Impeachment Trial Impressions: Defense Wins Round 1 But Renato Corona is Badly Bruised

Round 1 Goes to the Defense, but CJ Corona is Badly Bruised

 

Fourteen days have passed and the prosecution team is about to wrap up the presentation for Article 2. Thus far, these are my impressions of the first 14 days of the impeachment proceedings:

  1.  I thought that Chief Justice Renato Corona would do a Merci; i.e. resign from his post and  spare himself from the embarrassment of whatever things the prosecution will throw at him during the trial. Renato Corona however has chosen to fight. In an interview  aired over TV Patrol last January 16, 2011, he declared that he will not resign as Chief Justice and only death can remove him from the Supreme Court. Such a bold statement can be interpreted either way: He is either “kapit tuko” or he is convinced he will be acquitted. Whatever it is, his statement over television suggests a long drawn trial.

 

  1. Except for one member of the court who never fails to perform headline grabbing antics when  attending the proceedings, I thought there is a conscious effort on the majority of the senator jurors  not to let the process be hampered by technicalities attendant to judicial proceedings.  I hope this will continue well into the rest of the impeachment trials.  The worst thing that can happen is for technicalities to prevent the truth to come out.  I believe that a decision that is reflective of the truth will surely get the support of the people. But a decision that bars the exposition of the truth using legal technicalities will be rejected by the people and my even result to some form of direct action. (Remember the second envelop and Edsa 2?)

 

The Impeachment Trial on the front page of the Philippine Daily Inquirer, January 16, 2012
  1. This is a trial to show that Renato Corona is not fit to become Chief Justice.  Specifically it is not about the commission of high crimes” but about “betrayal of the public trust” and “culpable violation of the Constitution.”   For the first fourteen days, the trial was progressing  like a criminal proceeding. This could be a mistake by the prosecution resulting in the arguments being focused on evidence akin to a criminal proceeding, not about fitness in office of the Chief Justice.  Result: the Defense is having a field day in Court.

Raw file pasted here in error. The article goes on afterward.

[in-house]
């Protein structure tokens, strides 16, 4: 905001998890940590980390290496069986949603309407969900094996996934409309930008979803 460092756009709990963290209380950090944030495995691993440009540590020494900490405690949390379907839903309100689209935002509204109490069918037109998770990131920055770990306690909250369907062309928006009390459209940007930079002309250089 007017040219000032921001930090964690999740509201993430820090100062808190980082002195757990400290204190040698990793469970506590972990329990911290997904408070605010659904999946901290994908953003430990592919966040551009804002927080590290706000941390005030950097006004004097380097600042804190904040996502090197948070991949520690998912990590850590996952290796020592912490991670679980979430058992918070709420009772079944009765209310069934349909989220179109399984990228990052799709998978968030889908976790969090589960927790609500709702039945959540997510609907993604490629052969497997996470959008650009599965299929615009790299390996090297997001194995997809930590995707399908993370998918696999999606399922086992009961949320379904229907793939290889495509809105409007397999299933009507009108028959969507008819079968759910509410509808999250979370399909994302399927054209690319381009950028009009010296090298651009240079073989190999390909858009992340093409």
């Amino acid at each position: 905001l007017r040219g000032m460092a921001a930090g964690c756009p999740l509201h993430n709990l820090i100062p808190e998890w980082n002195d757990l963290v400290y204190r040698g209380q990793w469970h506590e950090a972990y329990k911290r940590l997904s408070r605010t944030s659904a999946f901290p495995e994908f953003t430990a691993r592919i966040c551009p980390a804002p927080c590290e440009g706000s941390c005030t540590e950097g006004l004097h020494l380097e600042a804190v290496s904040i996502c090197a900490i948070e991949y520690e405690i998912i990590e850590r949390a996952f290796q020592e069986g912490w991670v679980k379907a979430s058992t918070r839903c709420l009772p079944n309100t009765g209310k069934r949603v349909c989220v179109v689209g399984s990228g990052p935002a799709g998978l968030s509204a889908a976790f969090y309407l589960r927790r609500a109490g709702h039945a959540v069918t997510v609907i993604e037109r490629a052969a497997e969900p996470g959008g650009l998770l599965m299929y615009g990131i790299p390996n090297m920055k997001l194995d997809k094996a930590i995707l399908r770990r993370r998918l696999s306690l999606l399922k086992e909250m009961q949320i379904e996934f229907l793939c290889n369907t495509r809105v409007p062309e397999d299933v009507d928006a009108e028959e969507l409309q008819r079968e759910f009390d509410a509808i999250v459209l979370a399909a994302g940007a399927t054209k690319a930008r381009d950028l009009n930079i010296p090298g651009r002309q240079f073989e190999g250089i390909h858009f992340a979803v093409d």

1. The impeachment trial is a showcase of the best lawyers this country has.  I wonder how expensive these lawyers are.  And if indeed they are offering their services for free, are there strings attached to these free services?

 

  1. The defense team may have won this round on technicalities but their client has been badly cruised and his reputation badly tarnished.   No matter how brilliant and experienced the defense counsels are, the prosecution team was able to paint a Chief Justice who has not been that honest with his SALNs, who has bought penthouses at a great discount and who has tried to avoid paying the correct taxes on his real estate transactions and other incomes.

 

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